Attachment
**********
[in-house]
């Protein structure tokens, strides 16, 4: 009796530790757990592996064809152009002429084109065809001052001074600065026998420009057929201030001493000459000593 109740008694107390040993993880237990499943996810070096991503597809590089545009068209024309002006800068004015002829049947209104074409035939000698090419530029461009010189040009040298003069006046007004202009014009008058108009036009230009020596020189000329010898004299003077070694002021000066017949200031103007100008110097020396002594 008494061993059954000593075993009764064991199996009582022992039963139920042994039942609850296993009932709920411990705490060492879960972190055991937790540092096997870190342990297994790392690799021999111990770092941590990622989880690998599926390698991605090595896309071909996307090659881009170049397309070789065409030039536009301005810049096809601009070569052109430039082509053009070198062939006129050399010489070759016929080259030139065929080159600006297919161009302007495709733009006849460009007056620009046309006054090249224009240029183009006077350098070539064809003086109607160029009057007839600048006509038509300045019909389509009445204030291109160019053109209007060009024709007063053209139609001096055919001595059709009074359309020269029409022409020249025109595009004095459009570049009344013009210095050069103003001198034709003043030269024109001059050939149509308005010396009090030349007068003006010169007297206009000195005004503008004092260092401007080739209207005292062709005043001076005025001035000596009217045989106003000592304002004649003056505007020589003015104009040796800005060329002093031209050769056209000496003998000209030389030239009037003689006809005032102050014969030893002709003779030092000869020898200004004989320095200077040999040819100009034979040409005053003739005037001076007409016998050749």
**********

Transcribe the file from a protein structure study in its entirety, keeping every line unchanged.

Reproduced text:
[in-house]
């Protein structure tokens, strides 16, 4: 009796530790757990592996064809152009002429084109065809001052001074600065026998420009057929201030001493000459000593 109740008694107390040993993880237990499943996810070096991503597809590089545009068209024309002006800068004015002829049947209104074409035939000698090419530029461009010189040009040298003069006046007004202009014009008058108009036009230009020596020189000329010898004299003077070694002021000066017949200031103007100008110097020396002594 008494061993059954000593075993009764064991199996009582022992039963139920042994039942609850296993009932709920411990705490060492879960972190055991937790540092096997870190342990297994790392690799021999111990770092941590990622989880690998599926390698991605090595896309071909996307090659881009170049397309070789065409030039536009301005810049096809601009070569052109430039082509053009070198062939006129050399010489070759016929080259030139065929080159600006297919161009302007495709733009006849460009007056620009046309006054090249224009240029183009006077350098070539064809003086109607160029009057007839600048006509038509300045019909389509009445204030291109160019053109209007060009024709007063053209139609001096055919001595059709009074359309020269029409022409020249025109595009004095459009570049009344013009210095050069103003001198034709003043030269024109001059050939149509308005010396009090030349007068003006010169007297206009000195005004503008004092260092401007080739209207005292062709005043001076005025001035000596009217045989106003000592304002004649003056505007020589003015104009040796800005060329002093031209050769056209000496003998000209030389030239009037003689006809005032102050014969030893002709003779030092000869020898200004004989320095200077040999040819100009034979040409005053003739005037001076007409016998050749």